So, at times, the pacing is aggressive and there are a lot of jokes packed in, but when it is overwhelming that’s when the producers of the “show” are trying to make it seem cooler. So we have that, but understand when to take a breathe. That being said because it’s Adult Swim they always just want it to go further. A lot of conversations we’ve had have just been like, “More! More!” I love that. I really wanted to make sure that it was right on the line of what was mentally tolerable.
All of the “Man on the Street” stuff that I’ve seen is really great. Do you have a preference between that stuff, or the studio stuff?
They’re definitely two different ways of telling jokes and communicating ideas and getting our version of a message across. You always have to wrap these things in absurdity and Adult Swim is always open to the more bizarre side of comedy. When we go outside of the studio we always try to make it big and weird. It’s great to do this stuff in front of other people, but it’s also way more dangerous.
Sometimes, people just want to kick the shit out of you, especially with this show. We’re always careful to make sure the joke isn’t just, “We tripped a guy, he got hurt, and isn’t that funny!?” They’re supposed to be our own social experiments. It’s like if Just For Laughs Gags was making their final episodes before armageddon.
What are the standout reactions or experiences from guests? Did anyone really freak out or not appreciate what was happening?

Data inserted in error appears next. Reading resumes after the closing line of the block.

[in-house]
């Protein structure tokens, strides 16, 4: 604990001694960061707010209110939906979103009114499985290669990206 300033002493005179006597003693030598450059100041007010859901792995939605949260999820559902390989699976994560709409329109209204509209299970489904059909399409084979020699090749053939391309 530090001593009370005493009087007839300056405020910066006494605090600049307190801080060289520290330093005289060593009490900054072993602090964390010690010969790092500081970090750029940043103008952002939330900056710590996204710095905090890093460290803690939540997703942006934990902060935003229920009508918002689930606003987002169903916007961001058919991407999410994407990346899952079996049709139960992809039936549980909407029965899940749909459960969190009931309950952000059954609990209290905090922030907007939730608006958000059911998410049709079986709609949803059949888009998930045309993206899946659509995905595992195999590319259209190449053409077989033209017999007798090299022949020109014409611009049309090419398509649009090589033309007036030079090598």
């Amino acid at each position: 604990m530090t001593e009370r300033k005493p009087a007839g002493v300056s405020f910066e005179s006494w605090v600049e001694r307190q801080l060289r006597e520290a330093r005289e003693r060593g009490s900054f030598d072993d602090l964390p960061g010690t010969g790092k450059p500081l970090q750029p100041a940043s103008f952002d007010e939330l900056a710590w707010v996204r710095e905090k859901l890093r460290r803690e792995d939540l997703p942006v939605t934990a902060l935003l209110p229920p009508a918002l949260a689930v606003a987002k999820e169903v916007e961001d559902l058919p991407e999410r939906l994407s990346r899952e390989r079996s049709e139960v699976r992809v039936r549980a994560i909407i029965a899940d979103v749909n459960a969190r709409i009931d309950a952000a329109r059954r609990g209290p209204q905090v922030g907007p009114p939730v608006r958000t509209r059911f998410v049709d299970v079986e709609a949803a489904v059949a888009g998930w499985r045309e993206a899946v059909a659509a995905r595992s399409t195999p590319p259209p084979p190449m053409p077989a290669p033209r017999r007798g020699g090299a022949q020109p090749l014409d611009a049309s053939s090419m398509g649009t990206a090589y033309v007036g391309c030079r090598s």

I’ll put it this way—and I’m not trying to be coy—but our lawyers were sent letters from some of our guests, one in particular who wasn’t very happy. It was all funny stuff, but they didn’t have a fantastic sense of humor. That happens sometimes! We had Ann Coulter on though and she hung in there, that’s for sure. She hung in there. We had her, Snooki, Joey Badass, and we do stuff to all of them and interact with them in a way where no one is sacred. Like I think Joey Badass is really wonderful, but I’m not going to be this glad-handing imbecile when he’s on. Everybody gets treated the same. They walk in there and then they walk out a changed person, for the better.
Finally, Derrick, is there more Eric Andre Show on the way?
Yeah, there will be. He’s working on another project right now that we wrote together, but once that’s done we’re going to do another season of Eric and then make more Mostly 4 Millennials!
Mostly 4 Millennials airs Sundays at midnight E.T. and 12:15am on Adult Swim.